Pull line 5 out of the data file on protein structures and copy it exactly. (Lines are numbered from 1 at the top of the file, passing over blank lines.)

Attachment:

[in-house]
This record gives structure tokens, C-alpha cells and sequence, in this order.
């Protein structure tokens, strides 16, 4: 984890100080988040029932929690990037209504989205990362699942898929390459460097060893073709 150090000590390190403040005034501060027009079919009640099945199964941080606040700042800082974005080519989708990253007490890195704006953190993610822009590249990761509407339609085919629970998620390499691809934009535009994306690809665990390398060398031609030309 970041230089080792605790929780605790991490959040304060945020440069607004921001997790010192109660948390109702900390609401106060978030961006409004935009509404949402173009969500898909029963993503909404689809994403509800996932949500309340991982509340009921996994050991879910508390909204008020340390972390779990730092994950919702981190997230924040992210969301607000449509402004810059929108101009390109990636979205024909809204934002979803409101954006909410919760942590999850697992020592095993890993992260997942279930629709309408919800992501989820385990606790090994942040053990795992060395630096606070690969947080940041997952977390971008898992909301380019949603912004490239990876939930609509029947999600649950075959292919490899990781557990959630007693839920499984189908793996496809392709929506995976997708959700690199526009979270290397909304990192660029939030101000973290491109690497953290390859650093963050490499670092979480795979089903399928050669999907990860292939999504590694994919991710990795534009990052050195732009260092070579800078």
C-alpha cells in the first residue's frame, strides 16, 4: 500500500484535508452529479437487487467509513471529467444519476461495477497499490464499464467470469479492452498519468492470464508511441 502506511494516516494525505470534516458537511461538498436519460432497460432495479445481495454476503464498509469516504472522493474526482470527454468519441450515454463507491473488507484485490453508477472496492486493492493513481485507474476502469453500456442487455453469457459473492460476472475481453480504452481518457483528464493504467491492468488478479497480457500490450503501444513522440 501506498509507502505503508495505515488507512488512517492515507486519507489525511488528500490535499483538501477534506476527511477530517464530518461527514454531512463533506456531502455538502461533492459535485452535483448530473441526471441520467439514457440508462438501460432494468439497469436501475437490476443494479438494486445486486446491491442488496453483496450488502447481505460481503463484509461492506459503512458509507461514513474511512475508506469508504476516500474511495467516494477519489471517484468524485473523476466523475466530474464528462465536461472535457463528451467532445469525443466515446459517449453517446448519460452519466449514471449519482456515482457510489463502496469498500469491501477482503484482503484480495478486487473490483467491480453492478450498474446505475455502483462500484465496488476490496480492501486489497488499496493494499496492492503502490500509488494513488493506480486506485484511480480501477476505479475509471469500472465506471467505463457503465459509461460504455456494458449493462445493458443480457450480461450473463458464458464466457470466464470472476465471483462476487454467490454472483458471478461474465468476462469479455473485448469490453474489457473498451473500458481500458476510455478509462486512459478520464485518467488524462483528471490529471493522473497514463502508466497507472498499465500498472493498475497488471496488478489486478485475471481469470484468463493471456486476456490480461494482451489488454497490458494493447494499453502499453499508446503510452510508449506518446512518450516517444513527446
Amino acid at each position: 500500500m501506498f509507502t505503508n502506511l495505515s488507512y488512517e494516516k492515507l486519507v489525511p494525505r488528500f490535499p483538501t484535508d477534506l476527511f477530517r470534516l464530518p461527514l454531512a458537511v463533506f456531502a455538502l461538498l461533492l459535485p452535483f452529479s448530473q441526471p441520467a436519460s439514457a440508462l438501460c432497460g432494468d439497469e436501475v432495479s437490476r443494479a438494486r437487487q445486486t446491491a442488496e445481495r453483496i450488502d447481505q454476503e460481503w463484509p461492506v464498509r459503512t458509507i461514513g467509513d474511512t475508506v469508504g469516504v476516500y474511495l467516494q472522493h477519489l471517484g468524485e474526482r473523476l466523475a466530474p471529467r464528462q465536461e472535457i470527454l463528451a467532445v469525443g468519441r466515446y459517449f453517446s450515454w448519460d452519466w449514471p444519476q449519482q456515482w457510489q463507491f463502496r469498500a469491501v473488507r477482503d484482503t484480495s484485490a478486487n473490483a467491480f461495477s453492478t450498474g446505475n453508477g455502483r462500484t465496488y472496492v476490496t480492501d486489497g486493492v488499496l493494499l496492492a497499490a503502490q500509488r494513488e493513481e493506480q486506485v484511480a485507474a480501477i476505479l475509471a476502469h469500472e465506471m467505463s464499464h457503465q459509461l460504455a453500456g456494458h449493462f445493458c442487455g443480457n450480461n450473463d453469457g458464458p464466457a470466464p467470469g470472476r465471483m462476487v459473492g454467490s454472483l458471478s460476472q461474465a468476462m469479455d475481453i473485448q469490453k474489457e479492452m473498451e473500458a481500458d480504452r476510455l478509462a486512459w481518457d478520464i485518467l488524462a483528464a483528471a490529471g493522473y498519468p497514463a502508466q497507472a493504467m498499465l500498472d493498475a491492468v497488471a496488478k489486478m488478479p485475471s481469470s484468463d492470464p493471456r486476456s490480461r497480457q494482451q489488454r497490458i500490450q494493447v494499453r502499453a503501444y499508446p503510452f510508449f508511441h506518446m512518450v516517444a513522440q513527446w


Amino acid at each position: 500500500m501506498f509507502t505503508n502506511l495505515s488507512y488512517e494516516k492515507l486519507v489525511p494525505r488528500f490535499p483538501t484535508d477534506l476527511f477530517r470534516l464530518p461527514l454531512a458537511v463533506f456531502a455538502l461538498l461533492l459535485p452535483f452529479s448530473q441526471p441520467a436519460s439514457a440508462l438501460c432497460g432494468d439497469e436501475v432495479s437490476r443494479a438494486r437487487q445486486t446491491a442488496e445481495r453483496i450488502d447481505q454476503e460481503w463484509p461492506v464498509r459503512t458509507i461514513g467509513d474511512t475508506v469508504g469516504v476516500y474511495l467516494q472522493h477519489l471517484g468524485e474526482r473523476l466523475a466530474p471529467r464528462q465536461e472535457i470527454l463528451a467532445v469525443g468519441r466515446y459517449f453517446s450515454w448519460d452519466w449514471p444519476q449519482q456515482w457510489q463507491f463502496r469498500a469491501v473488507r477482503d484482503t484480495s484485490a478486487n473490483a467491480f461495477s453492478t450498474g446505475n453508477g455502483r462500484t465496488y472496492v476490496t480492501d486489497g486493492v488499496l493494499l496492492a497499490a503502490q500509488r494513488e493513481e493506480q486506485v484511480a485507474a480501477i476505479l475509471a476502469h469500472e465506471m467505463s464499464h457503465q459509461l460504455a453500456g456494458h449493462f445493458c442487455g443480457n450480461n450473463d453469457g458464458p464466457a470466464p467470469g470472476r465471483m462476487v459473492g454467490s454472483l458471478s460476472q461474465a468476462m469479455d475481453i473485448q469490453k474489457e479492452m473498451e473500458a481500458d480504452r476510455l478509462a486512459w481518457d478520464i485518467l488524462a483528464a483528471a490529471g493522473y498519468p497514463a502508466q497507472a493504467m498499465l500498472d493498475a491492468v497488471a496488478k489486478m488478479p485475471s481469470s484468463d492470464p493471456r486476456s490480461r497480457q494482451q489488454r497490458i500490450q494493447v494499453r502499453a503501444y499508446p503510452f510508449f508511441h506518446m512518450v516517444a513522440q513527446w